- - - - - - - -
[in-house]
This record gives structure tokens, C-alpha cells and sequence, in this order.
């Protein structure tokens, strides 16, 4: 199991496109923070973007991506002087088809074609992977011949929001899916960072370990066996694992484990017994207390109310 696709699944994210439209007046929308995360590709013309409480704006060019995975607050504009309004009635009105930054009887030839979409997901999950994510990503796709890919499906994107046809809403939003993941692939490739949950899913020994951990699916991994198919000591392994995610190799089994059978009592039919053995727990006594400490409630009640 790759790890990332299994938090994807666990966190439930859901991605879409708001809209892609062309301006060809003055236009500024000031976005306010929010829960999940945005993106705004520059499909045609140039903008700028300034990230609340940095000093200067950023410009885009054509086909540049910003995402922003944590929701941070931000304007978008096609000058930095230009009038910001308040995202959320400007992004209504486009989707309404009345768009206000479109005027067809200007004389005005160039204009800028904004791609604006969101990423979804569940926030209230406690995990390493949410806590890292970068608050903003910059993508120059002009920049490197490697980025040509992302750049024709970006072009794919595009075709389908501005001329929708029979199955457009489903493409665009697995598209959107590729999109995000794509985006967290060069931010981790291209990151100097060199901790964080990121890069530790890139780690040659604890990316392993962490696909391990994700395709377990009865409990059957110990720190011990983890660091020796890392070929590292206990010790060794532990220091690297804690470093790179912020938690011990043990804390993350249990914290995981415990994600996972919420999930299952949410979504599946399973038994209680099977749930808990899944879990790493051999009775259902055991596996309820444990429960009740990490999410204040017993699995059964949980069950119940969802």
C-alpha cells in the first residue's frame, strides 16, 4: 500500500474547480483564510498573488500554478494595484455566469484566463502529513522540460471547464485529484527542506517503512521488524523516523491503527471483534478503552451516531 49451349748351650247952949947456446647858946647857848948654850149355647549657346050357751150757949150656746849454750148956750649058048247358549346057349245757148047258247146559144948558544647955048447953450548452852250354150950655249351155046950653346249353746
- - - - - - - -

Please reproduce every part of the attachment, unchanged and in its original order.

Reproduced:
[in-house]
This record gives structure tokens, C-alpha cells and sequence, in this order.
């Protein structure tokens, strides 16, 4: 199991496109923070973007991506002087088809074609992977011949929001899916960072370990066996694992484990017994207390109310 696709699944994210439209007046929308995360590709013309409480704006060019995975607050504009309004009635009105930054009887030839979409997901999950994510990503796709890919499906994107046809809403939003993941692939490739949950899913020994951990699916991994198919000591392994995610190799089994059978009592039919053995727990006594400490409630009640 790759790890990332299994938090994807666990966190439930859901991605879409708001809209892609062309301006060809003055236009500024000031976005306010929010829960999940945005993106705004520059499909045609140039903008700028300034990230609340940095000093200067950023410009885009054509086909540049910003995402922003944590929701941070931000304007978008096609000058930095230009009038910001308040995202959320400007992004209504486009989707309404009345768009206000479109005027067809200007004389005005160039204009800028904004791609604006969101990423979804569940926030209230406690995990390493949410806590890292970068608050903003910059993508120059002009920049490197490697980025040509992302750049024709970006072009794919595009075709389908501005001329929708029979199955457009489903493409665009697995598209959107590729999109995000794509985006967290060069931010981790291209990151100097060199901790964080990121890069530790890139780690040659604890990316392993962490696909391990994700395709377990009865409990059957110990720190011990983890660091020796890392070929590292206990010790060794532990220091690297804690470093790179912020938690011990043990804390993350249990914290995981415990994600996972919420999930299952949410979504599946399973038994209680099977749930808990899944879990790493051999009775259902055991596996309820444990429960009740990490999410204040017993699995059964949980069950119940969802």
C-alpha cells in the first residue's frame, strides 16, 4: 500500500474547480483564510498573488500554478494595484455566469484566463502529513522540460471547464485529484527542506517503512521488524523516523491503527471483534478503552451516531 49451349748351650247952949947456446647858946647857848948654850149355647549657346050357751150757949150656746849454750148956750649058048247358549346057349245757148047258247146559144948558544647955048447953450548452852250354150950655249351155046950653346249353746